RAID, Redundant Array of Independent Disks or Redundant Array of Inexpensive Disks,  is a tool generally used to improve storage complicity, provide security and improve performance.  Generally what happens is a disks are grouped together, mainly the same size disks, to increase storage capacity. Depending on the array type, you can gain a few advantages. A few of those advantages being protection against disk failures, downtime and data integrity.

Among the many  arrays, there are a few that are commonly used for various reasons. Reasons being cost and integrity.  RAID 0 for example, uses the capacity of two drives and combines them into single virtual drive. So, 2x 1TB drives will you have a 2TBs of space.  The data is then striped across the two drives, meaning that half the data is stored on one drive and the other half is stored on another drive.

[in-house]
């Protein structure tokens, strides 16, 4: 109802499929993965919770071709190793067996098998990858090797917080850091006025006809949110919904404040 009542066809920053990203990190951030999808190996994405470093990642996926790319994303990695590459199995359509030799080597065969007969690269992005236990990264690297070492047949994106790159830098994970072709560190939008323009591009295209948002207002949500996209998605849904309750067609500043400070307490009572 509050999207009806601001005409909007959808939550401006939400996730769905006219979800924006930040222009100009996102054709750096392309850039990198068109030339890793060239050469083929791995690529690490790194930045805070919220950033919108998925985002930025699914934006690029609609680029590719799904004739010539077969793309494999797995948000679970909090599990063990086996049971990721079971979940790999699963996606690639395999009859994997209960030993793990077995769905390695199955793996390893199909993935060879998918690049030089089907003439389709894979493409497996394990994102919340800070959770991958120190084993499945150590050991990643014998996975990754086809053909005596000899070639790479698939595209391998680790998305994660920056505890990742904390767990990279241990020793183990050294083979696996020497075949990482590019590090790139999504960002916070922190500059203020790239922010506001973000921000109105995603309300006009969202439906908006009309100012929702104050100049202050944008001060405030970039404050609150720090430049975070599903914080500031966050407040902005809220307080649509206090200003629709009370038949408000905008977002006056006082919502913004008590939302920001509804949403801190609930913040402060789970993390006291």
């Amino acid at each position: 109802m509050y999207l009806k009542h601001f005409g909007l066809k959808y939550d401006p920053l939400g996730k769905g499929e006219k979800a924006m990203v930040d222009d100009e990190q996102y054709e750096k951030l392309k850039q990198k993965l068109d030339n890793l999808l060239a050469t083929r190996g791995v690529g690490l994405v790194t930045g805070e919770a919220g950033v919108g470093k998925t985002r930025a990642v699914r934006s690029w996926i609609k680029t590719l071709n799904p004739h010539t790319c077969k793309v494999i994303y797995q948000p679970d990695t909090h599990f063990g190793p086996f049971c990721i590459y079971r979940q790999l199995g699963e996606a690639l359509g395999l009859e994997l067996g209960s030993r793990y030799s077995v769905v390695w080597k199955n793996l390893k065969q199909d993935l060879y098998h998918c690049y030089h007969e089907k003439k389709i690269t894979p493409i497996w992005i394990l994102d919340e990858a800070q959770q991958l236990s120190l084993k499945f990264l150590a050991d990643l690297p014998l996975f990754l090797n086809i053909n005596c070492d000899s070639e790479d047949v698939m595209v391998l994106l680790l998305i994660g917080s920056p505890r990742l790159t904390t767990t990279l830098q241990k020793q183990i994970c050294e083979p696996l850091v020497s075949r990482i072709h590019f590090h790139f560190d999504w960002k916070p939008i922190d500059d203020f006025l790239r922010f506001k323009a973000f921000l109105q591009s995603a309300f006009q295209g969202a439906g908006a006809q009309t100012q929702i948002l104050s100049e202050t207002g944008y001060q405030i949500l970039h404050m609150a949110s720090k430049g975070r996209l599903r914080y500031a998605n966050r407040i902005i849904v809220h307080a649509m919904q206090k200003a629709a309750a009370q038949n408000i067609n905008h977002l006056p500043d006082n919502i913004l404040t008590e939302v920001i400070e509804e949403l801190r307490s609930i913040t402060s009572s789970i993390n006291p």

The idea behind this was to create an array that was only meant for performance, nothing else. Some companies will use this RAID type but not on critical servers. Since there is no fault tolerance.


RAID 1 on the other hand, is all about redundancy. Thus making sure your data is always copied and backed up on another drive. You see, Raid 1 employs a method called mirroring. Where one drive copies all the data from another. So, while you have two drives it appears as one. This is because one drive is active and one drive is passive.  With this array, you receive fault tolerance and that’s where if one or two drives fail in an array ( depending on the array) it can continue working.


The two main drawbacks are performance and capacity. Performance is not the greatest because all that information that is being written to the primary drive also needs to be written to the passive drive. On top of the performance issue, there is capacity. Even though you have a total of 2TB (2x1TB = 2TB) only 1TB will be accessible because the other 1TB is passively being used to mirror the primary drive.


Working in a datacenter, I witnessed countless companies use RAID 1 for the main OS  drives… while all of the other drives were in RAID5, 6, or 10. Again, we’ll get to those RAID types later on.


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